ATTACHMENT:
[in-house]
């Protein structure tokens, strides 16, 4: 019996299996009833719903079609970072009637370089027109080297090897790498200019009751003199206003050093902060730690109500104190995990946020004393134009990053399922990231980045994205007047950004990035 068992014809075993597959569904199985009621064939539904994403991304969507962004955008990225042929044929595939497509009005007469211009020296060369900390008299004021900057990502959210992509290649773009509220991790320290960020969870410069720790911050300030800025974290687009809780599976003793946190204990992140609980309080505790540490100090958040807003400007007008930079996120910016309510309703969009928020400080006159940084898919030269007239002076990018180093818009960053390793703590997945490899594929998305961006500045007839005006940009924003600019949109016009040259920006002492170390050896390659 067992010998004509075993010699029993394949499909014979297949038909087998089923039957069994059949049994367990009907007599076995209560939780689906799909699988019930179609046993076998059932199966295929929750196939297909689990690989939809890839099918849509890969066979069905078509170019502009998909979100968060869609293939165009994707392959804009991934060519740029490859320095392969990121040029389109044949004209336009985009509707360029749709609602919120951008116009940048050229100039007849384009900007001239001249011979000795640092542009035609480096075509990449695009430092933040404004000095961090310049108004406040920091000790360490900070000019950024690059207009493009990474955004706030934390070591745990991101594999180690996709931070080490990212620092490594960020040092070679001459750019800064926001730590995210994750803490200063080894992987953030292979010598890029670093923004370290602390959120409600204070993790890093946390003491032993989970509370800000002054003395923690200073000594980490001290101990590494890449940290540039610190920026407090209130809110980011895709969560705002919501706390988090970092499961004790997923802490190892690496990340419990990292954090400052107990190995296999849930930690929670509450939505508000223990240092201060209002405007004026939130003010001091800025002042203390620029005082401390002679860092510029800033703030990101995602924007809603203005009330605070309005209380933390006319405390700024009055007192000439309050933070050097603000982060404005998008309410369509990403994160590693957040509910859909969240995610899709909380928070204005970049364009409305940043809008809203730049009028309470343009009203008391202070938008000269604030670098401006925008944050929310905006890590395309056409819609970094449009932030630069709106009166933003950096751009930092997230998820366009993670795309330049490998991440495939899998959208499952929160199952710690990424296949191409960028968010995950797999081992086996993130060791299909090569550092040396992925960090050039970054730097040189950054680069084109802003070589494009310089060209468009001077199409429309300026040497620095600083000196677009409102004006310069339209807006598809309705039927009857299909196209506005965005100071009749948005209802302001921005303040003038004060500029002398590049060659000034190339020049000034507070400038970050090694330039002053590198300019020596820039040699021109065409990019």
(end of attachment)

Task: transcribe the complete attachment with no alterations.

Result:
[in-house]
């Protein structure tokens, strides 16, 4: 019996299996009833719903079609970072009637370089027109080297090897790498200019009751003199206003050093902060730690109500104190995990946020004393134009990053399922990231980045994205007047950004990035 068992014809075993597959569904199985009621064939539904994403991304969507962004955008990225042929044929595939497509009005007469211009020296060369900390008299004021900057990502959210992509290649773009509220991790320290960020969870410069720790911050300030800025974290687009809780599976003793946190204990992140609980309080505790540490100090958040807003400007007008930079996120910016309510309703969009928020400080006159940084898919030269007239002076990018180093818009960053390793703590997945490899594929998305961006500045007839005006940009924003600019949109016009040259920006002492170390050896390659 067992010998004509075993010699029993394949499909014979297949038909087998089923039957069994059949049994367990009907007599076995209560939780689906799909699988019930179609046993076998059932199966295929929750196939297909689990690989939809890839099918849509890969066979069905078509170019502009998909979100968060869609293939165009994707392959804009991934060519740029490859320095392969990121040029389109044949004209336009985009509707360029749709609602919120951008116009940048050229100039007849384009900007001239001249011979000795640092542009035609480096075509990449695009430092933040404004000095961090310049108004406040920091000790360490900070000019950024690059207009493009990474955004706030934390070591745990991101594999180690996709931070080490990212620092490594960020040092070679001459750019800064926001730590995210994750803490200063080894992987953030292979010598890029670093923004370290602390959120409600204070993790890093946390003491032993989970509370800000002054003395923690200073000594980490001290101990590494890449940290540039610190920026407090209130809110980011895709969560705002919501706390988090970092499961004790997923802490190892690496990340419990990292954090400052107990190995296999849930930690929670509450939505508000223990240092201060209002405007004026939130003010001091800025002042203390620029005082401390002679860092510029800033703030990101995602924007809603203005009330605070309005209380933390006319405390700024009055007192000439309050933070050097603000982060404005998008309410369509990403994160590693957040509910859909969240995610899709909380928070204005970049364009409305940043809008809203730049009028309470343009009203008391202070938008000269604030670098401006925008944050929310905006890590395309056409819609970094449009932030630069709106009166933003950096751009930092997230998820366009993670795309330049490998991440495939899998959208499952929160199952710690990424296949191409960028968010995950797999081992086996993130060791299909090569550092040396992925960090050039970054730097040189950054680069084109802003070589494009310089060209468009001077199409429309300026040497620095600083000196677009409102004006310069339209807006598809309705039927009857299909196209506005965005100071009749948005209802302001921005303040003038004060500029002398590049060659000034190339020049000034507070400038970050090694330039002053590198300019020596820039040699021109065409990019």